5 Useful Commands for Dogs On-The-Go
There are certain commands every dog should know for his own safety, such as sit, stay, and come. He should know not to run out an open door without permission. And, crate training is extremely helpful for most dogs and puppies. But, if you travel with your dog, teaching him some additional commands will ensure that he’s a good citizen no matter where the road takes you.
Here are five useful commands for dogs on the go, plus how they work and how to teach them.
1. With Me
Some dog trainers call this command “heel.” “With Me” tells your dog that you want him to stay right at your side until you tell him otherwise. It can be very useful when you’re visiting a crowded place, crossing a busy road, or trying to stay clear of other dogs.
· How the “With Me” Command Works
When you say the command, “With Me,” your dog makes direct eye contact with you and stays at your side, whether you’re walking or standing still. When you’re ready to release him to walk normally, you say “Go Sniff.”
· How to Teach Your Dog the “With Me” Command
As with teaching most commands, things will go more smoothly if you start teaching them in a place with few distractions. Put your dog on a six-foot leash (not retractable!) and stick a handful of his favorite treats in your pocket.
Show him a treat, say “With Me”, and take a step forward. When he moves with you, offer praise and give him the treat. If he pulls or doesn’t move with you, simply ignore it and start over. Keep repeating the process, slowly increasing the number of steps until your dog is readily walking beside you until you stop.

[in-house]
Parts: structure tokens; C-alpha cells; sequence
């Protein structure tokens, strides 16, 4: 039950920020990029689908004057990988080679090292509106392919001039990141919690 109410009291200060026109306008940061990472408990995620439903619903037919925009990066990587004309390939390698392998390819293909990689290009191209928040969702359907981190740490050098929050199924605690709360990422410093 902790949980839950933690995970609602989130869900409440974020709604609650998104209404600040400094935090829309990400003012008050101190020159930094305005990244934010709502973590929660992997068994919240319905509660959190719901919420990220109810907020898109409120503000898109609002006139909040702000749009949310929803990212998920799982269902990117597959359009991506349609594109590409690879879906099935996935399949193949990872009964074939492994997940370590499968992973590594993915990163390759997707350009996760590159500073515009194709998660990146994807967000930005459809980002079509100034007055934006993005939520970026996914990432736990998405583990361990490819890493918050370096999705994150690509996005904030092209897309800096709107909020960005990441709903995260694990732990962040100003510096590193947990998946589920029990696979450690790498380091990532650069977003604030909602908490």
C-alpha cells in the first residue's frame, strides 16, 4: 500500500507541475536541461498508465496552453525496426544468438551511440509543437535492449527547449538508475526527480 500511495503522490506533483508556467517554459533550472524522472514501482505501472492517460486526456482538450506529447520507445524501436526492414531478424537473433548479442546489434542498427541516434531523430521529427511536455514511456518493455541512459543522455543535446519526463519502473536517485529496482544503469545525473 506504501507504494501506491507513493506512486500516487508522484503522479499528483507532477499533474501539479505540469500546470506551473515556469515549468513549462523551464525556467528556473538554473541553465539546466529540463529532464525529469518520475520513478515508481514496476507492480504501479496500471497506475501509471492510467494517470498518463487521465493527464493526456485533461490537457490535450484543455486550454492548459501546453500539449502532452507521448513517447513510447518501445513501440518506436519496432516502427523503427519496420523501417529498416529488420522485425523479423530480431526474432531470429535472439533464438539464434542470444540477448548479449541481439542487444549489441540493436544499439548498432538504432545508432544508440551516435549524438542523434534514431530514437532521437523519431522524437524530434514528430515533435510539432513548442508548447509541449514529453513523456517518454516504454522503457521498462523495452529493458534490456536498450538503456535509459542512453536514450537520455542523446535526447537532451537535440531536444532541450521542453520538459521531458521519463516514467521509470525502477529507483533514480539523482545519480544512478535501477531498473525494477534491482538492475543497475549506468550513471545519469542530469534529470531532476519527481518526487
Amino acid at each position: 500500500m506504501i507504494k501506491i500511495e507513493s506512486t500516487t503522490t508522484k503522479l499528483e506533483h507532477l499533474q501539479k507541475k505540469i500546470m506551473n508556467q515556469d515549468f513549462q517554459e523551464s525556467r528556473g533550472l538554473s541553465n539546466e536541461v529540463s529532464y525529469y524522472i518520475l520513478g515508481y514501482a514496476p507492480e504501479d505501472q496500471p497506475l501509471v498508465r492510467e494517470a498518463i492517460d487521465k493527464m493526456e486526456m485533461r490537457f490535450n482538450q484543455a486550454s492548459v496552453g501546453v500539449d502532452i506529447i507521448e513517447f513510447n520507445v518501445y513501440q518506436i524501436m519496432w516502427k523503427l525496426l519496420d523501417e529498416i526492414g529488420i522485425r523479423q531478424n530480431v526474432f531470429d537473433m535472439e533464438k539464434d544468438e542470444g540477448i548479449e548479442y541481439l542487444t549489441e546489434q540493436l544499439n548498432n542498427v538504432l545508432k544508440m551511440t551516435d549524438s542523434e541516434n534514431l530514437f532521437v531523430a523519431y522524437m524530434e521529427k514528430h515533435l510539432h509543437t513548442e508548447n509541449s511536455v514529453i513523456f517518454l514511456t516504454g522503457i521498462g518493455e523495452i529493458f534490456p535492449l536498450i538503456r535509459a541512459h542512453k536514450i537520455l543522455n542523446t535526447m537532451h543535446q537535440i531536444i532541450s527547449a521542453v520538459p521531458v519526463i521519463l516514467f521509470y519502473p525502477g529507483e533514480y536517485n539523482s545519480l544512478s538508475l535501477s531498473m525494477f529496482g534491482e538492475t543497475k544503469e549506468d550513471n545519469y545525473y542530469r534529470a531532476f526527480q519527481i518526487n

Now, move to an area with a few more distractions, such as your backyard. Continue practicing until he follows the command reliably.
Now, you can begin releasing him from the command with the cue “Go Sniff.” Remember to practice the command regularly so the behavior becomes automatic, even when you’re in an area with more distractions.
2. Watch Me
Use the “Watch Me” command when you know something is coming up in your path that will be tempting for your dog, such as an animal he might want to chase. It redirects your dog’s attention to you, preventing him from getting into trouble.
Keep in mind that this command works best if you see the temptation before your dog does… getting his attention after he sees that little boy walking with a hot dog right at nose level might be tough! Many times, all it takes is 30 seconds of eye contact for the temptation to move on by.
· How the “Watch Me” Command Works
The “Watch Me” command is very straightforward. The goal is simply to get your dog to maintain eye contact with you until you release him.
· How to Teach the “Watch Me” Command
Choose a low distraction area and start with your dog in the sit position on a six-foot leash. Hold a treat up to his nose to get his attention. Say “Watch Me,” and move the treat up to your eye. After a few seconds of eye contact, offer praise and give him the treat.
Repeat the steps over and over again, gradually increasing the time of eye contact. Once your confident your dog has it down, slowly eliminate the treat. You can use the same “Go Sniff” command to release him if you like.
3. Go to Bed
Teaching the “Go to Bed” command will really simplify your life when traveling with your dog. Use it when you’re dining at a pet-friendly restaurant, hanging out in a cramped RV, or to keep him safe around the campfire. It’s also great at outdoor concerts, when you’re a guest in someone’s home, or even in hotel rooms. When your dog is anxious, this command will build confidence and help him feel safe in a stressful situation.
· How the “Go to Bed” Command Works
When you tell your dog to “Go to Bed,” he goes to a rug, blanket, or towel that you’ve placed on the floor and lays down. A towel is a great choice for dogs on the go because it’s easy to pack.
· How to Teach the “Go to Bed Command”